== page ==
Using Nutrition Labels

The new Nutrition Labelling Scheme, which came into effect on 1 July 2010, helps you make healthier choice of food when doing grocery shopping. Most of the prepackaged food will have nutrition labels, and claims such as “low fat” and “high fibre” can only be used if they meet certain requirements.

What are the benefits of reading nutrition labels?

  • Understand the nutritional content of food and help assess your calorie and nutrient intake;
  • Compare nutritional content among different foods to make healthier choices;
  • Tailor-made your food choice to your dietary needs, such as maintaining a healthy weight, controlling blood cholesterol and blood pressure, etc.

How do I use a nutrition label?

  1. Take note of the reference amount so that you can understand other figures in the nutrition label. It is expressed in “per 100 g/mL”, “per serving” or “per package”.
  2. Read the energy and nutrient content. On the nutrition label, you can find the following “1+7” items.
    • Energy: It tells you how much energy, expressed in kilocalories (kcal) or kilojoules (kJ), you get by eating the reference amount of food.
    • Total fat, saturated fat, trans fat and sugars: You should cut down their intake to maintain heart health and healthy body weight.
    • Sodium: Too much sodium (or “salt” as we generally call it) may add up to high blood pressure.
    • Protein and Carbohydrates: Eat the appropriate amount to maintain a balanced diet.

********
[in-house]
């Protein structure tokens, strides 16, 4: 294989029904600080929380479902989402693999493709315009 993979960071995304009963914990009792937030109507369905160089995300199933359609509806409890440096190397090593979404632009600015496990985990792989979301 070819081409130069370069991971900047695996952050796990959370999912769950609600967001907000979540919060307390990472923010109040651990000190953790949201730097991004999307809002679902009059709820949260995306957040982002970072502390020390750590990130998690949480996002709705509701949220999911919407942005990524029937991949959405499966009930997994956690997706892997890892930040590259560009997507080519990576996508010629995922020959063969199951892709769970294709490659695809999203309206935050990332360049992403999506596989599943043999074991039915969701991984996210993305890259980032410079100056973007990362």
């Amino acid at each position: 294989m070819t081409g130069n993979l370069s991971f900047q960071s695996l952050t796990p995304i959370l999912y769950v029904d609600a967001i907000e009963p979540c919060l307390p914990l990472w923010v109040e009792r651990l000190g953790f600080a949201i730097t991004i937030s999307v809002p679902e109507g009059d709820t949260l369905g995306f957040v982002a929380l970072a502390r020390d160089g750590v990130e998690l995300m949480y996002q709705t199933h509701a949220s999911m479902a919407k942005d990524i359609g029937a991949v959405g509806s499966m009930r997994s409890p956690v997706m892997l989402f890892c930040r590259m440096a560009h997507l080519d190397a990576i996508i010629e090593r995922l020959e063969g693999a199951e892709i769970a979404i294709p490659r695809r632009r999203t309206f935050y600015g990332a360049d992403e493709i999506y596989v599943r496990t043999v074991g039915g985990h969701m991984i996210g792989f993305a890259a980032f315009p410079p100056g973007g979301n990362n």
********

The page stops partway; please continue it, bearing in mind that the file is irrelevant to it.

• Other Nutrients: Besides the above seven nutrients, you may also find other nutrients on the label. You should get enough of some, including dietary fibre, minerals and vitamins, and avoid getting too much of others, such as cholesterol.
  3. Then you can calculate the energy and nutrients you get from the food, or compare the nutritional content between products.

What do those nutrition claims mean?

Nutrition claims on food products are now regulated by law. Here are some examples of the requirements to be met by nutrition claims.

  • High calcium: containing not less than 240 mg of calcium per 100 g of solid food; not less than 120 mg per 100 mL of calcium of liquid food
  • Low fat: containing not more than 3 g of fat per 100 g of solid food; not more than 1.5 g of fat per 100 mL of liquid food
  • Sugars free: containing not more than 0.5 mg of sugars per 100g/mL of food
  • Extra dietary fibre: at least 25% more dietary fibre when compared with a similar food

For more details on nutrition claims, you can refer to the link below.

Understanding Nutrition Claims booklet (pdf file)

How do I learn more about nutrition labels and their uses?

You can learn more about nutrition labels, including information for trade and consumers from the link below. In the Information for Consumers section, you can also find some useful resources on how to use nutrition labels such as feature articles, frequently asked questions, booklets, etc.

More on nutrition labels

You can also make use of our Nutrition Label Widget to calculate energy and nutrient intake from the food products you bought, as well as making comparisons among products.

Assess Nutrition Label Widget
Last review date: January 2011